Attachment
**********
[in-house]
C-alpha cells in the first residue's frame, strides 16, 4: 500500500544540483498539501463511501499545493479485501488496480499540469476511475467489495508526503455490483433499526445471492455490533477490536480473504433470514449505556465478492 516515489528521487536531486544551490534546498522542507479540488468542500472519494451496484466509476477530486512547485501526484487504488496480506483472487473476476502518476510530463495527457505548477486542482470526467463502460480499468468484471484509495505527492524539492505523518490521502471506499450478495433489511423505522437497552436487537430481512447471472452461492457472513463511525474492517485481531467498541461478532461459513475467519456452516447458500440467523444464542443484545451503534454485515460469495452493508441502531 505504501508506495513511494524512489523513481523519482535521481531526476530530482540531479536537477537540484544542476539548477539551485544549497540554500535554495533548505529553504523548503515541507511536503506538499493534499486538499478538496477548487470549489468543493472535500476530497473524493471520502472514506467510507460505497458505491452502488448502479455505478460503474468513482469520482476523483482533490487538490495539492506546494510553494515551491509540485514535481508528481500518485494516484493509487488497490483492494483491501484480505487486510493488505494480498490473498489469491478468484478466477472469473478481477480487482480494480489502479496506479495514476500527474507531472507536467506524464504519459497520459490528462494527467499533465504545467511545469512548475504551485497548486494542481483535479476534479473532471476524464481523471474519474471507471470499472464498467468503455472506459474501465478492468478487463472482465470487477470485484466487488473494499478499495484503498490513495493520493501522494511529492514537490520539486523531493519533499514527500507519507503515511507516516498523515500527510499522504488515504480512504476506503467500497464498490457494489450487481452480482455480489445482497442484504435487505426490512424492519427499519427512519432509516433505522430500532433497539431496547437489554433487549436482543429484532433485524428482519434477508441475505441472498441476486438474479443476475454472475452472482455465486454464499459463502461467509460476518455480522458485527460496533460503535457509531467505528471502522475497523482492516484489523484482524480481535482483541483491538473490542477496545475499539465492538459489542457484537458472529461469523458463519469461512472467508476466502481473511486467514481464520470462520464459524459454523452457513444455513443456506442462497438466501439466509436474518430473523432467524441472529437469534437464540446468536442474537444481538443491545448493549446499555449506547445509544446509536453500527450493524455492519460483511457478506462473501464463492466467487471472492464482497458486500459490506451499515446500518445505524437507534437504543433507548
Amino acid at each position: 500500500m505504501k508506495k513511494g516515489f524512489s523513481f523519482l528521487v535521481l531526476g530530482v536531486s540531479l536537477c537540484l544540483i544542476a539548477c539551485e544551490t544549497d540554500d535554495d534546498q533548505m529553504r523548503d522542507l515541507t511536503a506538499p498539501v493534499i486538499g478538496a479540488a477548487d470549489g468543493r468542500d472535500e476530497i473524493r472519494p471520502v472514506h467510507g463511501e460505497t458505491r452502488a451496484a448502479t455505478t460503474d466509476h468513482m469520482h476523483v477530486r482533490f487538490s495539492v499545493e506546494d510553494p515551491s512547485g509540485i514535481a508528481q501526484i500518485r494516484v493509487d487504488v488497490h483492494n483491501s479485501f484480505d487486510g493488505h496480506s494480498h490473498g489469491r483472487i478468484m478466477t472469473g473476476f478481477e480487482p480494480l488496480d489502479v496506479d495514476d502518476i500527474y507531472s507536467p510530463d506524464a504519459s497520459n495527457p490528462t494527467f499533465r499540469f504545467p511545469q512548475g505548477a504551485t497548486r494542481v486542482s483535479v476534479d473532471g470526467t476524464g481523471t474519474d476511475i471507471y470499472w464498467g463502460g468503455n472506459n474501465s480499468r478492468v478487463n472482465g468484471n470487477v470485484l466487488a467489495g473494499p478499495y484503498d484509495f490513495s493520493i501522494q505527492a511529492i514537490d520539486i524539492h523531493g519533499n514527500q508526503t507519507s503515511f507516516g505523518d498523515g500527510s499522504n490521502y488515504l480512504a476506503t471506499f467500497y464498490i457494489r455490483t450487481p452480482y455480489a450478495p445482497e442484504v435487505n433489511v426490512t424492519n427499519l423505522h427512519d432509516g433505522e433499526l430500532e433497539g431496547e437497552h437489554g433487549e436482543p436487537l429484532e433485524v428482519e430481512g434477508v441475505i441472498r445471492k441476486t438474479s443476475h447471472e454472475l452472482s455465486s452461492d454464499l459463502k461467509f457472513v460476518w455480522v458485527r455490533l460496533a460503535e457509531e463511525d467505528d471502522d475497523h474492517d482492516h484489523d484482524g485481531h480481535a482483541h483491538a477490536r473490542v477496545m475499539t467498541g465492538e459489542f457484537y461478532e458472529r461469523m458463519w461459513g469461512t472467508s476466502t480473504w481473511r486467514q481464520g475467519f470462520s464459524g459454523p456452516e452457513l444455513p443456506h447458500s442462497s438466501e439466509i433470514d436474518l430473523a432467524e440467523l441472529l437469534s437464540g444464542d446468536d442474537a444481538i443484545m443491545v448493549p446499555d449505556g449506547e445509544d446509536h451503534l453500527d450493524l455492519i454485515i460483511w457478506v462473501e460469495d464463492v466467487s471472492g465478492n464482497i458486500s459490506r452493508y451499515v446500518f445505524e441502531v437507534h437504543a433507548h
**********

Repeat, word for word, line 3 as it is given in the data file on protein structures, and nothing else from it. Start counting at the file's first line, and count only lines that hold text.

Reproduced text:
Amino acid at each position: 500500500m505504501k508506495k513511494g516515489f524512489s523513481f523519482l528521487v535521481l531526476g530530482v536531486s540531479l536537477c537540484l544540483i544542476a539548477c539551485e544551490t544549497d540554500d535554495d534546498q533548505m529553504r523548503d522542507l515541507t511536503a506538499p498539501v493534499i486538499g478538496a479540488a477548487d470549489g468543493r468542500d472535500e476530497i473524493r472519494p471520502v472514506h467510507g463511501e460505497t458505491r452502488a451496484a448502479t455505478t460503474d466509476h468513482m469520482h476523483v477530486r482533490f487538490s495539492v499545493e506546494d510553494p515551491s512547485g509540485i514535481a508528481q501526484i500518485r494516484v493509487d487504488v488497490h483492494n483491501s479485501f484480505d487486510g493488505h496480506s494480498h490473498g489469491r483472487i478468484m478466477t472469473g473476476f478481477e480487482p480494480l488496480d489502479v496506479d495514476d502518476i500527474y507531472s507536467p510530463d506524464a504519459s497520459n495527457p490528462t494527467f499533465r499540469f504545467p511545469q512548475g505548477a504551485t497548486r494542481v486542482s483535479v476534479d473532471g470526467t476524464g481523471t474519474d476511475i471507471y470499472w464498467g463502460g468503455n472506459n474501465s480499468r478492468v478487463n472482465g468484471n470487477v470485484l466487488a467489495g473494499p478499495y484503498d484509495f490513495s493520493i501522494q505527492a511529492i514537490d520539486i524539492h523531493g519533499n514527500q508526503t507519507s503515511f507516516g505523518d498523515g500527510s499522504n490521502y488515504l480512504a476506503t471506499f467500497y464498490i457494489r455490483t450487481p452480482y455480489a450478495p445482497e442484504v435487505n433489511v426490512t424492519n427499519l423505522h427512519d432509516g433505522e433499526l430500532e433497539g431496547e437497552h437489554g433487549e436482543p436487537l429484532e433485524v428482519e430481512g434477508v441475505i441472498r445471492k441476486t438474479s443476475h447471472e454472475l452472482s455465486s452461492d454464499l459463502k461467509f457472513v460476518w455480522v458485527r455490533l460496533a460503535e457509531e463511525d467505528d471502522d475497523h474492517d482492516h484489523d484482524g485481531h480481535a482483541h483491538a477490536r473490542v477496545m475499539t467498541g465492538e459489542f457484537y461478532e458472529r461469523m458463519w461459513g469461512t472467508s476466502t480473504w481473511r486467514q481464520g475467519f470462520s464459524g459454523p456452516e452457513l444455513p443456506h447458500s442462497s438466501e439466509i433470514d436474518l430473523a432467524e440467523l441472529l437469534s437464540g444464542d446468536d442474537a444481538i443484545m443491545v448493549p446499555d449505556g449506547e445509544d446509536h451503534l453500527d450493524l455492519i454485515i460483511w457478506v462473501e460469495d464463492v466467487s471472492g465478492n464482497i458486500s459490506r452493508y451499515v446500518f445505524e441502531v437507534h437504543a433507548h